1. Usability Standards
    Can respondents and interviewers, if they are used, complete the questionnaire easily and as they were intended to?)
  2. Expert Reviews
    Subject matter experts review the questions to assess whether their content is appropriate for measuing the intended concepts, or in which questionnaire design experts assess whether the questions meet the three standards for questions.
  3. Cognitive Interviewing
    Based on a technique called Protocol Analysis--where subjects think aloud as they work on the problems and their verbalizations are recorded.
  4. Behavior Coding
    Tape recording pretest interviews, then making systematic observations of how questions are read and answered, can also provide useful information about the question.
  5. Randomized experiments
    Experimentally compare different methods of data collection, different field procedures, or different versions of the questions.
  6. Split-ballot Experiments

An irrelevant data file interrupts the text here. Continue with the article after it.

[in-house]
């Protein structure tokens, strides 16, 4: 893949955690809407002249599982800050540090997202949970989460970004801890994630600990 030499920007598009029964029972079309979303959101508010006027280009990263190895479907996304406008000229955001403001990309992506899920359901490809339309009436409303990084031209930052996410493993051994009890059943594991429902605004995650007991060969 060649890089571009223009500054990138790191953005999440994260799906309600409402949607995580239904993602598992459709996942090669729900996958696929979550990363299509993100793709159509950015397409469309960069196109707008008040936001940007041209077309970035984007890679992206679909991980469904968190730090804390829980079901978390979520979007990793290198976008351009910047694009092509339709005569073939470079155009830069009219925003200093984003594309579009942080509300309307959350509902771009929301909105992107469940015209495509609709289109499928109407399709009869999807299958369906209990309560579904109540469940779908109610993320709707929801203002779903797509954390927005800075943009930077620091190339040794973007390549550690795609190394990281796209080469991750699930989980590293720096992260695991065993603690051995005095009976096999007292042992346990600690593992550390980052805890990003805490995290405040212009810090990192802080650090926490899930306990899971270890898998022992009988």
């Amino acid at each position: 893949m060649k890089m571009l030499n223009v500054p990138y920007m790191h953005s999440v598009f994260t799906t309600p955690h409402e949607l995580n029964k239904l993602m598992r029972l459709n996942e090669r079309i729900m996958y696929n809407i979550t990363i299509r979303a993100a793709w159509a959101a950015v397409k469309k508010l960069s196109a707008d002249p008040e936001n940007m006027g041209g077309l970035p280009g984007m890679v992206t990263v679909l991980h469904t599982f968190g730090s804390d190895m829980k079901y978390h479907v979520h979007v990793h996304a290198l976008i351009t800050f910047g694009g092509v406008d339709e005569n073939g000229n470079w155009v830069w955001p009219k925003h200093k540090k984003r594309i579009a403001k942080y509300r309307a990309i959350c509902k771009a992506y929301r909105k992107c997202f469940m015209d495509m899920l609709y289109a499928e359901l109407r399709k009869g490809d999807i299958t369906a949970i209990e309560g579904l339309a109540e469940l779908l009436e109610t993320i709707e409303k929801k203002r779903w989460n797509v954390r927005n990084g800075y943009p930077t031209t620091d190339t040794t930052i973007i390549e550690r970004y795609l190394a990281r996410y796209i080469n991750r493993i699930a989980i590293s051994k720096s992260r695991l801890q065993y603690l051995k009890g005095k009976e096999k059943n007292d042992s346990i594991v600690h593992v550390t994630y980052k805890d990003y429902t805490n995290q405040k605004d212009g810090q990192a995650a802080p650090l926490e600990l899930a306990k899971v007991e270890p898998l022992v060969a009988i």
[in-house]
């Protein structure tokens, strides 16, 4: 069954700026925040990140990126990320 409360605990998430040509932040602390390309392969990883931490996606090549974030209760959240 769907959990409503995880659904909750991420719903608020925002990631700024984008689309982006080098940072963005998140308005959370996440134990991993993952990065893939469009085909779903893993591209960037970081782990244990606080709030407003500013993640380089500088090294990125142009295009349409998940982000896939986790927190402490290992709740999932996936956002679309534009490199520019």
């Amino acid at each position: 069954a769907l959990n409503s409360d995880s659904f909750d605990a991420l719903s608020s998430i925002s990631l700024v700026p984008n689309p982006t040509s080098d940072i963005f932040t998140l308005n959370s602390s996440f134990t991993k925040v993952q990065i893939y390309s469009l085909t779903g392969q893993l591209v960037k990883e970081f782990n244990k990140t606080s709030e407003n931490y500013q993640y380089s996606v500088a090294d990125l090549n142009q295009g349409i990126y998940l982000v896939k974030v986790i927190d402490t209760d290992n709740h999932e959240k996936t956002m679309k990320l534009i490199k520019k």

Another name for randomized experiments.
  7. Validity
    The extent to which the survey measure accurately reflects the intended construct.

    • Estimating Validity with data external to the survey
    • Estimating Validity with Multiple indicators of the same construct
  8. Record Check Study
    Comparing survey responses to existing records.
  9. Simple Response Variance
    The opposite of reliability. When a survey has high reliability for a population, then it has low simple response variance.
  10. Reinterview
    Repeated interviews to measure the same constructs.
  11. Index of Inconsistency
    Reliability as in high reliability for a population (or low simple response variance), then the index of inconsistency which equals (1-reliability)
  12. Gross Difference Rate
    The gross difference rate, which for a dichotomous variable is merely twice the simple response variance.
  13. Cronbach's alpha
    A widely used measure of reliability of multi-item indices.
  14. Content Standards
    Do the questions ask about the right things?
  15. Cognitive Standards
    Do respondents understand the questions consistently; do they have the information required to answer them; are they willing and able to formulate answers to the question
Card Set
Survey Methods, Groves, Chapter 8